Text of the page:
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December 28, 2016

5 Israelic medical innovations from 2016

It might be a young state, but in its 68 years of existence, it has accomplished much when it comes to innovation and health. These are five medical innovations and breakthroughs from Israel in 2016.

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EVA

EVA is an affordable tool against cervical cancer. The Enhanced Visual Assessment system, developed by Israeli company MobileODT, enables doctors to perform exams and offers patients from areas that lack sufficient medical infrastructure a chance to get second opinion via the internet. It consists of a powerful light source, magnifying lens, an app and its own long lasting, rechargeable battery.

The ingenuity of EVA is that it can be attached to a smartphone and use that camera to create images that can be later used for diagnostics and treatment of cervical cancer and other abnormalities in the female reproductive system. All data is managed by the app and can be stored on the cloud, making it available for remote expert consultations, clinical revisions and more.

Breast-cancer

A team led by Noam Shomron from Tel Aviv University, and MIT’s Natalie Artzi, uncovered how a combination of genetic therapy and chemotherapy, delivered to the prime tumor site, successfully stopped the metastasis in mice test subjects. This research project was published in September.

“We realized we had stopped breast cancer metastasis in a mouse model, and that these results might be applicable to humans,” Shomron said. “There is a strong correlation between the effect on the genes in mouse cells and the effect on the genes in human cells. Our results are especially encouraging because they have been repeated several times at TAU and at MIT by independent groups.”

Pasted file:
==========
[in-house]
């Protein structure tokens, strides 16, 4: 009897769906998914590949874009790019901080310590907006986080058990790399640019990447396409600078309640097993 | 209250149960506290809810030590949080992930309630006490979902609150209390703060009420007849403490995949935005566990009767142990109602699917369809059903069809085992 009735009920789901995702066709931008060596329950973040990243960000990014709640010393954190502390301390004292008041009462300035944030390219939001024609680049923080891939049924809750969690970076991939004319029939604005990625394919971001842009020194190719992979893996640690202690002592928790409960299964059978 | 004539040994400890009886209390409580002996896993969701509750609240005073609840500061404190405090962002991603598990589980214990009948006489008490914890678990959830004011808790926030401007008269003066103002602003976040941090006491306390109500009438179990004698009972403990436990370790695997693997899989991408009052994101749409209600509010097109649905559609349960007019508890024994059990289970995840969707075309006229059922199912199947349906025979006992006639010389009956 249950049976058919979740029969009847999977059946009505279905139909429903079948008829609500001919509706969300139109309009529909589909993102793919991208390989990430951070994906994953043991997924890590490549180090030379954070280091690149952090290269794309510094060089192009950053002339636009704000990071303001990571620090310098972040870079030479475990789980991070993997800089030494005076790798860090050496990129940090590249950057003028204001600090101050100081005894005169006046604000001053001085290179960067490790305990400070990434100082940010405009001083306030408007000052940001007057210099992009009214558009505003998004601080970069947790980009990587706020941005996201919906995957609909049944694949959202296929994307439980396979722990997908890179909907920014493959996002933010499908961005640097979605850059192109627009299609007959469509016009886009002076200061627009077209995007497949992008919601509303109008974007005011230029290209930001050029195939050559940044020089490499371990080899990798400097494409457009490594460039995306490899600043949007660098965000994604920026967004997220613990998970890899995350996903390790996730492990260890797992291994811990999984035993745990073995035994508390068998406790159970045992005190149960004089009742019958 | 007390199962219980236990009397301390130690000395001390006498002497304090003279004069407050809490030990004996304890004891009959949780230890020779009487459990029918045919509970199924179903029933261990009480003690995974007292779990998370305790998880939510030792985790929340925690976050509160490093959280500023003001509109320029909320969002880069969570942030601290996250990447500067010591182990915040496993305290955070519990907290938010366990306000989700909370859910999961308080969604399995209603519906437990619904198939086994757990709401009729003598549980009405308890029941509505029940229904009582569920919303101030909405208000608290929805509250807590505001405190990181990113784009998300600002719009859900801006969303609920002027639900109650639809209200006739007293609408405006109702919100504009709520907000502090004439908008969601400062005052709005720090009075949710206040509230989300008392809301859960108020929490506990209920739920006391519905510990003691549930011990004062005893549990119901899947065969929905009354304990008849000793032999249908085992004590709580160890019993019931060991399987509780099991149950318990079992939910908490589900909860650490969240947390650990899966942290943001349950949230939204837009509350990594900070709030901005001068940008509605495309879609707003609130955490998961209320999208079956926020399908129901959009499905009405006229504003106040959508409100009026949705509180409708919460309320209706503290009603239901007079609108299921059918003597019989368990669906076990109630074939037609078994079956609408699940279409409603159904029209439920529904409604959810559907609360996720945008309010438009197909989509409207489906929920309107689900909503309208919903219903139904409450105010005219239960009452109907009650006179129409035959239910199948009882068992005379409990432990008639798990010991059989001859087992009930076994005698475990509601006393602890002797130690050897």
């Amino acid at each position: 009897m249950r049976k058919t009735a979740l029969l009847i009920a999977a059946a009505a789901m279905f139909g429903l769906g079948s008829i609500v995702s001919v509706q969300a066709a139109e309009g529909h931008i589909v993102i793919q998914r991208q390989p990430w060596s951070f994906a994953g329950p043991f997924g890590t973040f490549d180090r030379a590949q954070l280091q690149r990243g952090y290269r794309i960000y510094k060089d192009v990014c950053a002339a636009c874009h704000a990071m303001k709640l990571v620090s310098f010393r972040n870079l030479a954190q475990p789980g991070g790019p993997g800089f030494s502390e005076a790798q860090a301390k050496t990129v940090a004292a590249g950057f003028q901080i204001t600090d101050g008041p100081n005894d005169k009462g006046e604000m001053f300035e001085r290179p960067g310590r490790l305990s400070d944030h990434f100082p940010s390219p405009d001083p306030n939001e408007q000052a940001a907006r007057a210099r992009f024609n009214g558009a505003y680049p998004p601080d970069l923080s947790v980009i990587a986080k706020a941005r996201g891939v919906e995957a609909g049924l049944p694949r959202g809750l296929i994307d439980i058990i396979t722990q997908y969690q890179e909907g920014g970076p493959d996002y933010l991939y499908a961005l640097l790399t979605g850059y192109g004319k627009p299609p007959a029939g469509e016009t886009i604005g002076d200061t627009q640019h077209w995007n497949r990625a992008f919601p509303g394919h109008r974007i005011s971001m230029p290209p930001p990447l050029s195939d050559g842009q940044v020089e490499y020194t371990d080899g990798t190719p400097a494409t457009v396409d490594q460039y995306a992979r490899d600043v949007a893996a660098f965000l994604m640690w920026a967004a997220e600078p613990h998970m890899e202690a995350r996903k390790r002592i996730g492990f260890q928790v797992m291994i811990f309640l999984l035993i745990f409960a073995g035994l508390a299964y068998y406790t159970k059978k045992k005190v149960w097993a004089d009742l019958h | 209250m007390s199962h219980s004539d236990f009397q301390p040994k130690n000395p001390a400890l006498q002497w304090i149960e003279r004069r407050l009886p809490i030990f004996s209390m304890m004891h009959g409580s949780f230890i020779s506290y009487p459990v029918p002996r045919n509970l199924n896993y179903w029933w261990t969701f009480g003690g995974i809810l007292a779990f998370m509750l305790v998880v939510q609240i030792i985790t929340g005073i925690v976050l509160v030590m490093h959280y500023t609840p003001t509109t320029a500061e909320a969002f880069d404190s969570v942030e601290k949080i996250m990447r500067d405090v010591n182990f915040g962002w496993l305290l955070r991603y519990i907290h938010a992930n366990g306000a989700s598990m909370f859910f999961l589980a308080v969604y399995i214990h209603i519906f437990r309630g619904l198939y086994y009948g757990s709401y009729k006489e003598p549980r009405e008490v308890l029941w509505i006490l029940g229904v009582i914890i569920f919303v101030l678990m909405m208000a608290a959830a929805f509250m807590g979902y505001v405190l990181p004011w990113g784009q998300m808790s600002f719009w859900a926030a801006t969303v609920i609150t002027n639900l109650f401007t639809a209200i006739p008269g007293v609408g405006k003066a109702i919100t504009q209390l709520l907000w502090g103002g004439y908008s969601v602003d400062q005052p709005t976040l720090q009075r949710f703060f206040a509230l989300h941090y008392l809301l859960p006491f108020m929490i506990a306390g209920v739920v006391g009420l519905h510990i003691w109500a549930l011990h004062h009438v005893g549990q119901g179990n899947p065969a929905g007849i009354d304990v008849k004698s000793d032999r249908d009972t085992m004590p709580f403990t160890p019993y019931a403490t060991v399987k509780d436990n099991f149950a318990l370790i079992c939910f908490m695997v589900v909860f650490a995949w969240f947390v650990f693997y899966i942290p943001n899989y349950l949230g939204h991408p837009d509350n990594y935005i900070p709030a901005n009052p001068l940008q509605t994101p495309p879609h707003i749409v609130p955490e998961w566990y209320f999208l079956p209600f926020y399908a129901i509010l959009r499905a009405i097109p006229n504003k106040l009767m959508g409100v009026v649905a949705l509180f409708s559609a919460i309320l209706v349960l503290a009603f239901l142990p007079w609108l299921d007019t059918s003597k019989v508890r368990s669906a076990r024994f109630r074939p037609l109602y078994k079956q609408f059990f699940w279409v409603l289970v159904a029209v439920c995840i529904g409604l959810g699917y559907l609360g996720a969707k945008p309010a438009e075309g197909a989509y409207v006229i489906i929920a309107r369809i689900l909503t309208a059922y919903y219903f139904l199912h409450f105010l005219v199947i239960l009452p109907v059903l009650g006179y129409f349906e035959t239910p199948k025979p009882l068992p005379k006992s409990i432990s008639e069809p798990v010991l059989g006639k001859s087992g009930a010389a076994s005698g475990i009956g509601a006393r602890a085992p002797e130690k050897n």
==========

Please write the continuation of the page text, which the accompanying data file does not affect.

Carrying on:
3D-printed human tissue

A special 3-D printer manufactured by an Israeli company, NanoDimension makes it possible soon to print a new liver or heart and saving a life. The printer uses special, stem cell-enriched bio-ink (the result of collaboration with another Israeli company, Accellta) to create 3-D structures that form the human tissue. After the tissue is printed, it’s sent to Accellta for incubation.

Other companies are developing the same, but not with this inkjet technology, which has superior speed and accuracy. Usually, printing a small sample of tissue would take an entire night in controlled lab conditions and would be used mainly for research. Nano Dimensions’ 3-D printer can do the same in mere seconds, making the process apt for commercial use, such as testing pharmaceuticals on living tissue, or printing tissues during emergency procedures in hospitals. The technology itself is still in early stages of development, but its potential impact on medicine, health and science is huge.

Walk again

ReWalk Robotics Ltd.’s Personal Exoskeleton enables individuals with spinal cord injuries to stand upright, walk and turn as well as ascend and descend stairs. Computer processors and motion sensors embedded into the system work in unison to replicate a natural human gait. As the person moves, the system detects changes in his or her center of gravity and applies corrective measures to maintain stability and fluidity of movement.

Bones out of a lab

In the beginning of December, Bonus BioGroup Ltd. Explained that it had successfully completed bone-graft injections for 11 patients. Bones were grown out of patients’ own fat cells and then injected into their jaw, filling the void in bone-deficient areas. The transplant was successful in all of the reported cases.

CEO Shai Meretski: “For the first time worldwide, reconstruction of deficient or damaged bone tissue is achievable by growing viable human bone graft in a laboratory, and transplanting it back to the patient in a minimally invasive surgery via injection.” The technology is still in its trial stage and is not yet commercially available. The company has said it wants to list its shares in the U.S.

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